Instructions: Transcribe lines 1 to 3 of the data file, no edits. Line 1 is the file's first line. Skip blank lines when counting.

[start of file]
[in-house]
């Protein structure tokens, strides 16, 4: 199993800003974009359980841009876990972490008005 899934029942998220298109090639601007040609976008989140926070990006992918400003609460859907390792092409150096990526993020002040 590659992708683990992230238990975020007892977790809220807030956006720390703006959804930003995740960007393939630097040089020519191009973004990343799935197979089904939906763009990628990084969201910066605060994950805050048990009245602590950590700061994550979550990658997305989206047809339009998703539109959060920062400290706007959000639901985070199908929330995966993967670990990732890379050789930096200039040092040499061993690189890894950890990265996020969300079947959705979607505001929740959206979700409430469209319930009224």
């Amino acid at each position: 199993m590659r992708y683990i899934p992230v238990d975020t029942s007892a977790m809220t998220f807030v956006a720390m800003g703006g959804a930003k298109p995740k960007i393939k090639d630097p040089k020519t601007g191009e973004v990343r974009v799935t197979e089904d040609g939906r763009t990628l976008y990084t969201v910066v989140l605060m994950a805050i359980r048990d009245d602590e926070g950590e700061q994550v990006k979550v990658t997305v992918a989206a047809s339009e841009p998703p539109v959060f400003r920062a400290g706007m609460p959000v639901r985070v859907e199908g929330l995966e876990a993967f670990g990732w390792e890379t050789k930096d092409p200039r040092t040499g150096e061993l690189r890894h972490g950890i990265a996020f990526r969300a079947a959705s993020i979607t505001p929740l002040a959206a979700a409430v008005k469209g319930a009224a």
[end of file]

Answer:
[in-house]
């Protein structure tokens, strides 16, 4: 199993800003974009359980841009876990972490008005 899934029942998220298109090639601007040609976008989140926070990006992918400003609460859907390792092409150096990526993020002040 590659992708683990992230238990975020007892977790809220807030956006720390703006959804930003995740960007393939630097040089020519191009973004990343799935197979089904939906763009990628990084969201910066605060994950805050048990009245602590950590700061994550979550990658997305989206047809339009998703539109959060920062400290706007959000639901985070199908929330995966993967670990990732890379050789930096200039040092040499061993690189890894950890990265996020969300079947959705979607505001929740959206979700409430469209319930009224």
């Amino acid at each position: 199993m590659r992708y683990i899934p992230v238990d975020t029942s007892a977790m809220t998220f807030v956006a720390m800003g703006g959804a930003k298109p995740k960007i393939k090639d630097p040089k020519t601007g191009e973004v990343r974009v799935t197979e089904d040609g939906r763009t990628l976008y990084t969201v910066v989140l605060m994950a805050i359980r048990d009245d602590e926070g950590e700061q994550v990006k979550v990658t997305v992918a989206a047809s339009e841009p998703p539109v959060f400003r920062a400290g706007m609460p959000v639901r985070v859907e199908g929330l995966e876990a993967f670990g990732w390792e890379t050789k930096d092409p200039r040092t040499g150096e061993l690189r890894h972490g950890i990265a996020f990526r969300a079947a959705s993020i979607t505001p929740l002040a959206a979700a409430v008005k469209g319930a009224a």